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What Car? says

4 out of 5 stars

For Striking looks, lots of kit and a strong, smooth V8

Against The rear seats are only big enough for children

Verdict Expensive, but comfortable, classy and refined

Go for… 630i

Avoid… M6

BMW 6 Series Convertible
  • 1. Top down, the cabin is hushed and unbuffeted, even at speed
  • 2. The hood is beautifully made and costs a fortune to replace, so check it over carefully
  • 3. Check that the iDrive system works correctly, because some are known to behave erratically
  • 4. The high rear end can make reversing tricky
  • 5. The chassis is based on the 5 Series's, so handling is polished and assured
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BMW 6 Series Convertible full review with expert trade views

It's lavishly equipped, supple-riding and quick - this impressive grand tourer was built to cover long distances. It's based on the 5 Series saloon, so it handles with all the polish you'd expect, and this convertible drives as neatly as the coupe and feels solid, although the high rear end makes reversing tricky.

Top down, the cabin is hushed and calm, even at speed. While it's a big car, there's not enough room in the back for adults, and luggage space is barely enough.

It's a relatively rare sight on UK streets, so exclusivity is assured. But, although the cabin is handsome, it doesn't have the warmth or special feel of some competitors’ interiors.

Like many other modern BMWs, many controls are handled by an iDrive system, which employs a single point-and-click dial to control heating, phone, stereo and so on. It's a love-it-or-hate-it device, so spend time with it before you buy.

Trade view

James Ruppert

Values dropping fast, 645Ci has great standard spec that sells

James Ruppert
Used car guru

Choose the 630i - the 3.0 takes you to 60mph from rest in just 6.5sec, even though it is the smallest engine in the range. Best of all, it's also the cheapest.

The engine burbles nicely when worked hard but otherwise it does its work quietly, whether you're looking at model with a six-speed manual or automatic gearbox.

Its interior isn’t quite as special as the high-performance M6’s, but it is leather-trimmed and has pretty much all you'll ever want, although sat-nav is an extra.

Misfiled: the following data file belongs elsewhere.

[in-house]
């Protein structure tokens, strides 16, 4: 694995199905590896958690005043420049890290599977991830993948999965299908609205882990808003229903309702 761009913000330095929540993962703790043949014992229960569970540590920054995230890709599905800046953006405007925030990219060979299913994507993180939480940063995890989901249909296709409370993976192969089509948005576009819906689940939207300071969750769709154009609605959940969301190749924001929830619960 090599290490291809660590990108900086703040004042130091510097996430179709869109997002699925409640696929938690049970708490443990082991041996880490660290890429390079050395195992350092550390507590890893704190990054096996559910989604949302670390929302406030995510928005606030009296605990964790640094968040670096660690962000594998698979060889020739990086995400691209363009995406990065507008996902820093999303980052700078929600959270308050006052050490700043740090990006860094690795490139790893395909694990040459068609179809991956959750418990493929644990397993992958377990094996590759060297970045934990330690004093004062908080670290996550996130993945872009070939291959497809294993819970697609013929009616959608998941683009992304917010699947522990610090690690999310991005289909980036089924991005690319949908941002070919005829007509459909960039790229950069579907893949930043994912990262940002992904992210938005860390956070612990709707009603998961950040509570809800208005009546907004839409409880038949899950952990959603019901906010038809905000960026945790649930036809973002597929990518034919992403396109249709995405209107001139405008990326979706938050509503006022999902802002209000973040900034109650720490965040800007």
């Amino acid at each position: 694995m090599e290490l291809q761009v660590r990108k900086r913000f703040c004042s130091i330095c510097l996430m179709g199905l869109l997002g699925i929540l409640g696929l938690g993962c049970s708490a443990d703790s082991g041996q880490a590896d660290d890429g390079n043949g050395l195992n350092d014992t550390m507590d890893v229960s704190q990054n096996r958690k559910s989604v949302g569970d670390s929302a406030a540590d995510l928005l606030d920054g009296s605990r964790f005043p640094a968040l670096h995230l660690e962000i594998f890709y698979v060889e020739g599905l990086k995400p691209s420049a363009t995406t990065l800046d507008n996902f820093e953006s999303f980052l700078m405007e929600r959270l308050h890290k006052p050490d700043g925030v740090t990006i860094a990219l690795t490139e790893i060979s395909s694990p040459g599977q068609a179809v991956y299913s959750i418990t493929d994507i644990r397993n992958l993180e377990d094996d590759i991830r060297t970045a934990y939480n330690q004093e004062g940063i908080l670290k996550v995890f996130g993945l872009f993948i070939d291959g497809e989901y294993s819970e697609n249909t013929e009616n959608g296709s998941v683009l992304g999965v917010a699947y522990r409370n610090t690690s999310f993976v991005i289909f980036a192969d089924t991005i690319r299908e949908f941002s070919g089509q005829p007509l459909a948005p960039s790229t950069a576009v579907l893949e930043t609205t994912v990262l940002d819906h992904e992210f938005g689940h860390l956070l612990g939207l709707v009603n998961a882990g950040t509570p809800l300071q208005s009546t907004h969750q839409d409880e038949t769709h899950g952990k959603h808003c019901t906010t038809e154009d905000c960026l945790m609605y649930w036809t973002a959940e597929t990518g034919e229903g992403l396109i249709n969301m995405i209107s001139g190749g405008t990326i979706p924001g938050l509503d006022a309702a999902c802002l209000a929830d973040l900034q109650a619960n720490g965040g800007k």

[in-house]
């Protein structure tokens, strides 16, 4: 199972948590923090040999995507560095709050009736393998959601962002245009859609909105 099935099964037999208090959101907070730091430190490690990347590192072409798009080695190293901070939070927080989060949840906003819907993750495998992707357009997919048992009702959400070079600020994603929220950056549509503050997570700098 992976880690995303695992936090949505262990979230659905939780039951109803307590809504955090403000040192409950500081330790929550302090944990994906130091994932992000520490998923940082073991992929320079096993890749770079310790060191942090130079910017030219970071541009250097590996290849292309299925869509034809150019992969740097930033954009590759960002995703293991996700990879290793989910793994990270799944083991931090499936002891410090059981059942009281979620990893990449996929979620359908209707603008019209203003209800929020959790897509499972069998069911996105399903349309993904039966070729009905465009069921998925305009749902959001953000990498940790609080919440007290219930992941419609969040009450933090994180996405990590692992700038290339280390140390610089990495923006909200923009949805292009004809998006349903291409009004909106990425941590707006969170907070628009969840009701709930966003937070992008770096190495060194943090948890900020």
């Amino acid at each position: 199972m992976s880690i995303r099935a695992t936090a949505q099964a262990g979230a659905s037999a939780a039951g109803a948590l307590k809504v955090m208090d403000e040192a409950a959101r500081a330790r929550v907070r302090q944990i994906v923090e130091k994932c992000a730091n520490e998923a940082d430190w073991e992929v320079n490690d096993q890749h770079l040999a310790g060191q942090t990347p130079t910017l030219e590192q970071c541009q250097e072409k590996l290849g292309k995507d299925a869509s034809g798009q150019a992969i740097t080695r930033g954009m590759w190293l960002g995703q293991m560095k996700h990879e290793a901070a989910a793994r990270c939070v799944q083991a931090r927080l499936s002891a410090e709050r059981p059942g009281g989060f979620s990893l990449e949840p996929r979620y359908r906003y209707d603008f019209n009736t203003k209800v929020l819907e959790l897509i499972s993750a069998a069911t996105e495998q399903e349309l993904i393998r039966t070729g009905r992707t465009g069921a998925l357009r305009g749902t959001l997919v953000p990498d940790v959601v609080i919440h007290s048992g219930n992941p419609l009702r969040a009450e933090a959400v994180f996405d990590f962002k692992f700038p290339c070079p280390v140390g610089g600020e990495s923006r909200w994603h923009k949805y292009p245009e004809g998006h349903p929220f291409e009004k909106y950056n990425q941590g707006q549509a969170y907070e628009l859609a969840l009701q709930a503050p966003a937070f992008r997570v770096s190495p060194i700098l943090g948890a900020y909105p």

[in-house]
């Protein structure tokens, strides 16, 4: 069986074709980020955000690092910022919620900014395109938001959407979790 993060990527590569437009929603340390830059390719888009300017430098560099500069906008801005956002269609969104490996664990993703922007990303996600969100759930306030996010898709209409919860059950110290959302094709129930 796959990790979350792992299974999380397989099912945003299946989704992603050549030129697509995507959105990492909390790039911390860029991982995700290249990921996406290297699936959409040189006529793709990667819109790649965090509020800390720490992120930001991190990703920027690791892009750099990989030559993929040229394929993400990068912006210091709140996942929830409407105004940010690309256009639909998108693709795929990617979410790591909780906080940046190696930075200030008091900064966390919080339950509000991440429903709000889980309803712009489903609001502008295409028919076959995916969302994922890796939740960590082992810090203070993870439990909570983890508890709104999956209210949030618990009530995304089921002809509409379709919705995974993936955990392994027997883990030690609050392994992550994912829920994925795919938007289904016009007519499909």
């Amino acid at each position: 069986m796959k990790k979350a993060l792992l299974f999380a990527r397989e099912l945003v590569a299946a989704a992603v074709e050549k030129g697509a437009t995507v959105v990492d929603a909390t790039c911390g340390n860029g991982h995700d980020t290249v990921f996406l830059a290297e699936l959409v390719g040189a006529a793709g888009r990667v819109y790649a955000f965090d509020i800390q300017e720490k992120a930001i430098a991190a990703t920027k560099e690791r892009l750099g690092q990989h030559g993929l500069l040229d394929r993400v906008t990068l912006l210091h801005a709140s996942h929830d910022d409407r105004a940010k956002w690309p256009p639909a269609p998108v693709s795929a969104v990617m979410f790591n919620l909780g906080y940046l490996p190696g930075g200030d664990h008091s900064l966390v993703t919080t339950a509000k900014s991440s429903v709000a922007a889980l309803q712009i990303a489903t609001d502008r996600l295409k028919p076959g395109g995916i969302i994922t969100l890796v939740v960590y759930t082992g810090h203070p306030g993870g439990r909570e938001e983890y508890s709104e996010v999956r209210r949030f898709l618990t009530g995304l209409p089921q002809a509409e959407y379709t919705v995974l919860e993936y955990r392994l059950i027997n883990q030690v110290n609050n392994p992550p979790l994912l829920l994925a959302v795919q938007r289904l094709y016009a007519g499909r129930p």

Like all 6 Series, the 630i comes in a choice of standard or Sport trim, the latter bringing stiffer suspension and bigger alloy wheels. We prefer standard models for their more absorbent ride and subtler looks.

If you can bear the expense of buying and running, the other options are the 650i and the M6. The latter produces 500bhp and screams to 60mph in under 5.0sec.

Trade view

John Owen

V8 models seem best at present, avoid SMG box

John Owen
Buyer,
Fords of Winsford

By BMW standards, depreciation is quite stiff on a 6 Series. By the time it's three years old, it will be worth half what it originally cost new, but that means it can be quite a bargain if you buy at the right time, after the first owner has suffered the biggest drop in value. As a result, older cars look attractive buys, although running costs mount as they enter the middle years.

Servicing costs are reasonable and, like all BMWs, intervals vary according to how you drive. Spares are dear and a pair of tyres will cost several hundred pounds to replace.

Insurance falls into group 19 for the 630i, while cover for the others is by special quote only.

For a car of this sort, fuel economy is good at up to 31mpg overall for the 630i.

Trade view

James Ruppert

Values dropping fast, 645Ci has great standard spec that sells

James Ruppert
Used car guru

To preserve the car's resale value, its history and service records must be impeccable. A high mileage isn't too much of an obstacle, provided it's all accounted for and you are able to see garage receipts to back what the service records show.

The hood is beautifully made but costs a fortune to replace, so check carefully for any mildew stains, damage from bird droppings or vandalism.

Extras such as an information system that projects into the driver's line of sight are desirable, so long as you don't pay more than a fraction of what they originally cost.

Above all, check that the iDrive system works correctly, because some are known to behave erratically. Light-coloured leather trim marks easily and shows dirt, so is best avoided if you regularly carry children or pets.

Trade view

John Owen

V8 models seem best at present, avoid SMG box

John Owen
Buyer,
Fords of Winsford
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